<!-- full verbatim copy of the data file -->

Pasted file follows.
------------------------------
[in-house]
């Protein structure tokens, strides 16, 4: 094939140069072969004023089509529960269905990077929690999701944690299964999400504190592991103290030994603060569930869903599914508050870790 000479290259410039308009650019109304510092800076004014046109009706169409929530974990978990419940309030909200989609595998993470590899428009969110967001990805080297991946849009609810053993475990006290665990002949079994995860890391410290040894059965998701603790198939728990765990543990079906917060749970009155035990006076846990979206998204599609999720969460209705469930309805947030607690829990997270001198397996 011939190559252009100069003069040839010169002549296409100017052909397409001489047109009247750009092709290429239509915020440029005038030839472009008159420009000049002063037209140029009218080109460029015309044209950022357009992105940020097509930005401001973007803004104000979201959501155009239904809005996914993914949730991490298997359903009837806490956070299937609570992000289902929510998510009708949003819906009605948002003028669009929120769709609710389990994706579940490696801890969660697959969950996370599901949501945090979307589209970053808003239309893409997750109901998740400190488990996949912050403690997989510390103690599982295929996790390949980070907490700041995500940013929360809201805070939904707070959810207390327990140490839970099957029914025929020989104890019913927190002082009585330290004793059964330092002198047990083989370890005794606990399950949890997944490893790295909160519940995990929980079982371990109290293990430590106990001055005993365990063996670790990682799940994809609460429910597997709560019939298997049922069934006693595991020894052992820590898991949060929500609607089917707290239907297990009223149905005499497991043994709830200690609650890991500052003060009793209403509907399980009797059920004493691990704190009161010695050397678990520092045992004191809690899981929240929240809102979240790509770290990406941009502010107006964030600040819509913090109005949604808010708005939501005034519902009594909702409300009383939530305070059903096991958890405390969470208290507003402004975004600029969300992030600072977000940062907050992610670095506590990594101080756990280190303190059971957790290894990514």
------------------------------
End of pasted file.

[in-house]
């Protein structure tokens, strides 16, 4: 094939140069072969004023089509529960269905990077929690999701944690299964999400504190592991103290030994603060569930869903599914508050870790 000479290259410039308009650019109304510092800076004014046109009706169409929530974990978990419940309030909200989609595998993470590899428009969110967001990805080297991946849009609810053993475990006290665990002949079994995860890391410290040894059965998701603790198939728990765990543990079906917060749970009155035990006076846990979206998204599609999720969460209705469930309805947030607690829990997270001198397996 011939190559252009100069003069040839010169002549296409100017052909397409001489047109009247750009092709290429239509915020440029005038030839472009008159420009000049002063037209140029009218080109460029015309044209950022357009992105940020097509930005401001973007803004104000979201959501155009239904809005996914993914949730991490298997359903009837806490956070299937609570992000289902929510998510009708949003819906009605948002003028669009929120769709609710389990994706579940490696801890969660697959969950996370599901949501945090979307589209970053808003239309893409997750109901998740400190488990996949912050403690997989510390103690599982295929996790390949980070907490700041995500940013929360809201805070939904707070959810207390327990140490839970099957029914025929020989104890019913927190002082009585330290004793059964330092002198047990083989370890005794606990399950949890997944490893790295909160519940995990929980079982371990109290293990430590106990001055005993365990063996670790990682799940994809609460429910597997709560019939298997049922069934006693595991020894052992820590898991949060929500609607089917707290239907297990009223149905005499497991043994709830200690609650890991500052003060009793209403509907399980009797059920004493691990704190009161010695050397678990520092045992004191809690899981929240929240809102979240790509770290990406941009502010107006964030600040819509913090109005949604808010708005939501005034519902009594909702409300009383939530305070059903096991958890405390969470208290507003402004975004600029969300992030600072977000940062907050992610670095506590990594101080756990280190303190059971957790290894990514």